The production team for 1971 is a roster of named documentary filmmakers. In addition to Poitras, Julie Goldman (We Are The Giant), Abigail Disney (Pray The Devil Back To Hell, which Hamilton co-produced) and Gini Reticker (Academy Award nominee for the short Asylum) while Maureen Ryan (producer, Man On A Wire) managed the re-creations. Gabriel Rhodes edits, (Tillman Story, Control Room). Sales are handled by Submarine and US broadcast rights were picked up by Independent Lens.

“It’s an allegory for today. We are in that same place. What does it mean to be an engaged citizen? I get a chill inside when I consider what they risked,” Hamilton says. “Eras are not directly analogous and this generated a national conversation. [Edward] Snowden has done that too. People will draw their own inferences…. I hope that is the conversation as the lights go up.”

How did Betty find out the burglars’ identities?
Two of them revealed themselves to her almost by accident…they knew her 20 years before. She had been a reporter in Philadelphia… they ‘picked’ her. At a dinner with her one night, they said, “Hey Betty, we had some important documents…. That was us.”

What worries did you have about the burglars getting in trouble now because of Betty’s book and your film?
I was very analog and had no website. Nothing online, no Kickstarter campaign. I stayed off Google. With Betty we came up with numbers for the burglars and didn’t ever name them and didn’t email transcripts. It was an imperfect system. But with Laura (Poitras), we also learned to encrypt our drives.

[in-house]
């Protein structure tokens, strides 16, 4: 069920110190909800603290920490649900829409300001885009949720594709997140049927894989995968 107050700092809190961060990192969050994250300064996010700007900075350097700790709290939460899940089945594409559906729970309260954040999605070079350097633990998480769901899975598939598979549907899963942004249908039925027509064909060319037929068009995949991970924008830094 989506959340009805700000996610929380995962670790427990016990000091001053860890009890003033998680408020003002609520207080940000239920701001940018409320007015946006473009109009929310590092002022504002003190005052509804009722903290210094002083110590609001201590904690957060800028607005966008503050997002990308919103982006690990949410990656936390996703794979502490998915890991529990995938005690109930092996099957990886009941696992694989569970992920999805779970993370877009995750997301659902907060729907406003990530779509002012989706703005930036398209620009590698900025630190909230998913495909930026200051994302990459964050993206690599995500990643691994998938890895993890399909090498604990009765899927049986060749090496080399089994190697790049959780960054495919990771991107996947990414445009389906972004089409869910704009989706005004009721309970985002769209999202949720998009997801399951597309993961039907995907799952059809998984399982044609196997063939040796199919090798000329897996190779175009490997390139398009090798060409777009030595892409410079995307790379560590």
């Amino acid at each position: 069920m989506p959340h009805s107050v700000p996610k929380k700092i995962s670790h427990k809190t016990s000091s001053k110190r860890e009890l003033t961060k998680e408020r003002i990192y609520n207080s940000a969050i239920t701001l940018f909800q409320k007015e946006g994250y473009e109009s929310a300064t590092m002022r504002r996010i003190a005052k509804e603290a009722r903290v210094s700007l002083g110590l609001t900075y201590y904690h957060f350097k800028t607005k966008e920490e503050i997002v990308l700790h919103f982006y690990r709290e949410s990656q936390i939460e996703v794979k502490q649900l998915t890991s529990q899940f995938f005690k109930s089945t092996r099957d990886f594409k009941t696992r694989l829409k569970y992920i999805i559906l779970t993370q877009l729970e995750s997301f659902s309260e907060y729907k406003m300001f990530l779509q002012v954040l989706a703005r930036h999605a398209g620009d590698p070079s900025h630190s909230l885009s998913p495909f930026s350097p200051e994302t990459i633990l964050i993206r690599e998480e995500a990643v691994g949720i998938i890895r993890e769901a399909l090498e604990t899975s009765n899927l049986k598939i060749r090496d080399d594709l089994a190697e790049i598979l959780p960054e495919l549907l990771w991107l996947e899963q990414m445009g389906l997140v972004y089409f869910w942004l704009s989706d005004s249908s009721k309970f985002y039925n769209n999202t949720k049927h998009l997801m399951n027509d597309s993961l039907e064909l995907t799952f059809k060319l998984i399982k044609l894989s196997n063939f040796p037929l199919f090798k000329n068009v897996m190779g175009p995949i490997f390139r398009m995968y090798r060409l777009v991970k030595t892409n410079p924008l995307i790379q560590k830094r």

Did you work together or separately on your projects?
We worked in tandem but separately -she used some of the interviews from the doc for her book. I used details (from the book) for the film. She came on for the interviews

How did you finance such a secretive project?
It was independently financed, mostly by non-profits. The Sundance Documentary fund, the Open Society Institute, the biggest funder was the independent television service that’s specifically geared to independent filmmakers and channels programming to PBS.

What did the so-called Media files do for The Washington Post?
It made Katherine Graham more courageous. (Publishing) The Pentagon Papers June 1971 - the Ellsberg Papers, was easier. The media papers decision had to be made over night and … she has the Attorney General three times saying ‘you are going to publish national security issues,’ and she also went against the legal advice of the Post. It ran the next day then all other papers took her lead - they uncovered the other side of the FBI.

How did you get started in documentary film?
I moved to South Africa at the first all race elections in 1994- I wanted to be a journalist and everything was open and accessible and I started off as a researcher. …then [I started] to look for projects to develop on my own.

You co-produced Gini Reticker’s Pray the Devil Back to Hell, about a group of women who demanded peace in their country, Liberia.
After that film, Leymah Gbowee won the Nobel Peace Price. It attests to the power of film, no one would have known about her work.